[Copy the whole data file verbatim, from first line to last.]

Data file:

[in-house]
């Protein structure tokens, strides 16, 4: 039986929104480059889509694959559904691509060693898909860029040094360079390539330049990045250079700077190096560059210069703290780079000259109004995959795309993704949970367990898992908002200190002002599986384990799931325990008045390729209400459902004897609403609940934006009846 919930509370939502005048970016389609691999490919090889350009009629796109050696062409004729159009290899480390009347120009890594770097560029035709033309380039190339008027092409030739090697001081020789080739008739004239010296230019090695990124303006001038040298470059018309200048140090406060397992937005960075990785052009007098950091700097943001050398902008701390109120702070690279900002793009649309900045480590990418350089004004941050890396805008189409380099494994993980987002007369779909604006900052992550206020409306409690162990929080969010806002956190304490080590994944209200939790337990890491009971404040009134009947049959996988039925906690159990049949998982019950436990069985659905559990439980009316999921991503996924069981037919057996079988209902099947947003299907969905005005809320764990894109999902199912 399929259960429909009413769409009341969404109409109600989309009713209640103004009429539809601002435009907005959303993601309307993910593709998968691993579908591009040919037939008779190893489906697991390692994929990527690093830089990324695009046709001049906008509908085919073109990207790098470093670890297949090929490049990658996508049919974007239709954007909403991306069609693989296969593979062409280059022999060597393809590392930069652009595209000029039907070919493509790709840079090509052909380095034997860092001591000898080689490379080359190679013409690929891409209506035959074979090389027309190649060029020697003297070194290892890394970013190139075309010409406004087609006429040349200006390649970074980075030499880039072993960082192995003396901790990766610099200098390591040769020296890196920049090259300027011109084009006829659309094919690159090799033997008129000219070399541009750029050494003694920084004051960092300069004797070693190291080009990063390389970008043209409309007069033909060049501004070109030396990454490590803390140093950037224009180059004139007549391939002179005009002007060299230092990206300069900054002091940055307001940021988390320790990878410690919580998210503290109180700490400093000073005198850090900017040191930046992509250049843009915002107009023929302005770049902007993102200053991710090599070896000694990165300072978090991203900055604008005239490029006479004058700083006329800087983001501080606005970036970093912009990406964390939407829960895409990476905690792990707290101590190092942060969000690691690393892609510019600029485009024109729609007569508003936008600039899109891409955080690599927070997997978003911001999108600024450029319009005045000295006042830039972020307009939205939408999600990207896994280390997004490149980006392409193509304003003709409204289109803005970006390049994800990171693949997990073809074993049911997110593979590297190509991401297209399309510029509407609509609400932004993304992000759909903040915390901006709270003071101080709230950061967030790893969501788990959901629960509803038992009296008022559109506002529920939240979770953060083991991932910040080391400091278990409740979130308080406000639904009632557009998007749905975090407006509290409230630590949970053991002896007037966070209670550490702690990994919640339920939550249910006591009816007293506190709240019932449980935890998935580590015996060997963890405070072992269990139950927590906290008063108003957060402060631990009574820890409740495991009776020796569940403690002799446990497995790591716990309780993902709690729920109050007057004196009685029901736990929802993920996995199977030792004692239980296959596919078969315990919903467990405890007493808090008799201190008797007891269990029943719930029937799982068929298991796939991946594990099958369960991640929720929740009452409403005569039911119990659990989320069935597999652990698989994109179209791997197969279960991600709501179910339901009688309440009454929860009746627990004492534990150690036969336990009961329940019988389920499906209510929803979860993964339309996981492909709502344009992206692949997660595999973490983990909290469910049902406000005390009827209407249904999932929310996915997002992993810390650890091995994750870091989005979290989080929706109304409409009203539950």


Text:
[in-house]
């Protein structure tokens, strides 16, 4: 039986929104480059889509694959559904691509060693898909860029040094360079390539330049990045250079700077190096560059210069703290780079000259109004995959795309993704949970367990898992908002200190002002599986384990799931325990008045390729209400459902004897609403609940934006009846 919930509370939502005048970016389609691999490919090889350009009629796109050696062409004729159009290899480390009347120009890594770097560029035709033309380039190339008027092409030739090697001081020789080739008739004239010296230019090695990124303006001038040298470059018309200048140090406060397992937005960075990785052009007098950091700097943001050398902008701390109120702070690279900002793009649309900045480590990418350089004004941050890396805008189409380099494994993980987002007369779909604006900052992550206020409306409690162990929080969010806002956190304490080590994944209200939790337990890491009971404040009134009947049959996988039925906690159990049949998982019950436990069985659905559990439980009316999921991503996924069981037919057996079988209902099947947003299907969905005005809320764990894109999902199912 399929259960429909009413769409009341969404109409109600989309009713209640103004009429539809601002435009907005959303993601309307993910593709998968691993579908591009040919037939008779190893489906697991390692994929990527690093830089990324695009046709001049906008509908085919073109990207790098470093670890297949090929490049990658996508049919974007239709954007909403991306069609693989296969593979062409280059022999060597393809590392930069652009595209000029039907070919493509790709840079090509052909380095034997860092001591000898080689490379080359190679013409690929891409209506035959074979090389027309190649060029020697003297070194290892890394970013190139075309010409406004087609006429040349200006390649970074980075030499880039072993960082192995003396901790990766610099200098390591040769020296890196920049090259300027011109084009006829659309094919690159090799033997008129000219070399541009750029050494003694920084004051960092300069004797070693190291080009990063390389970008043209409309007069033909060049501004070109030396990454490590803390140093950037224009180059004139007549391939002179005009002007060299230092990206300069900054002091940055307001940021988390320790990878410690919580998210503290109180700490400093000073005198850090900017040191930046992509250049843009915002107009023929302005770049902007993102200053991710090599070896000694990165300072978090991203900055604008005239490029006479004058700083006329800087983001501080606005970036970093912009990406964390939407829960895409990476905690792990707290101590190092942060969000690691690393892609510019600029485009024109729609007569508003936008600039899109891409955080690599927070997997978003911001999108600024450029319009005045000295006042830039972020307009939205939408999600990207896994280390997004490149980006392409193509304003003709409204289109803005970006390049994800990171693949997990073809074993049911997110593979590297190509991401297209399309510029509407609509609400932004993304992000759909903040915390901006709270003071101080709230950061967030790893969501788990959901629960509803038992009296008022559109506002529920939240979770953060083991991932910040080391400091278990409740979130308080406000639904009632557009998007749905975090407006509290409230630590949970053991002896007037966070209670550490702690990994919640339920939550249910006591009816007293506190709240019932449980935890998935580590015996060997963890405070072992269990139950927590906290008063108003957060402060631990009574820890409740495991009776020796569940403690002799446990497995790591716990309780993902709690729920109050007057004196009685029901736990929802993920996995199977030792004692239980296959596919078969315990919903467990405890007493808090008799201190008797007891269990029943719930029937799982068929298991796939991946594990099958369960991640929720929740009452409403005569039911119990659990989320069935597999652990698989994109179209791997197969279960991600709501179910339901009688309440009454929860009746627990004492534990150690036969336990009961329940019988389920499906209510929803979860993964339309996981492909709502344009992206692949997660595999973490983990909290469910049902406000005390009827209407249904999932929310996915997002992993810390650890091995994750870091989005979290989080929706109304409409009203539950």